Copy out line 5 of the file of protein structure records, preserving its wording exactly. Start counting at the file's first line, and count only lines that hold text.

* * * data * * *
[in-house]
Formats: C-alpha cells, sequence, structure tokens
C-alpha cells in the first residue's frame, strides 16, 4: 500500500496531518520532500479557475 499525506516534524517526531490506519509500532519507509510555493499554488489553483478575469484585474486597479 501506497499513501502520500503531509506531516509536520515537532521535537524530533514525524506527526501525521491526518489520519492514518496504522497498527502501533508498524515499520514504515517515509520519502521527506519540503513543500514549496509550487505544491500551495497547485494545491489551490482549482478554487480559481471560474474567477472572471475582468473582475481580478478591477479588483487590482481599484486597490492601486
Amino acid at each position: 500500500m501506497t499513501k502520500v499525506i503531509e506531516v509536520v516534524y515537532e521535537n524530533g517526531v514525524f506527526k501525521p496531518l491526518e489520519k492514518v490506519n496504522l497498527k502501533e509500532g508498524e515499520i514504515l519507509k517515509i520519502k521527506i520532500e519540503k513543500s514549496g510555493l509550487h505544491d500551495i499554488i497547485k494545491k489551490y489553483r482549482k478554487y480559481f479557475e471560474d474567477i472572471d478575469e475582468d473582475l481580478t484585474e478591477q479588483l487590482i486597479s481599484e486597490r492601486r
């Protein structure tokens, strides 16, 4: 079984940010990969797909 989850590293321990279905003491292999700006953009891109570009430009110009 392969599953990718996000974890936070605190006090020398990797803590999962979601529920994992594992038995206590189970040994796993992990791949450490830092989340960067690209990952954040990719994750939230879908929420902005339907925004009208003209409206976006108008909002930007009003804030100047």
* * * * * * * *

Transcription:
């Protein structure tokens, strides 16, 4: 079984940010990969797909 989850590293321990279905003491292999700006953009891109570009430009110009 392969599953990718996000974890936070605190006090020398990797803590999962979601529920994992594992038995206590189970040994796993992990791949450490830092989340960067690209990952954040990719994750939230879908929420902005339907925004009208003209409206976006108008909002930007009003804030100047």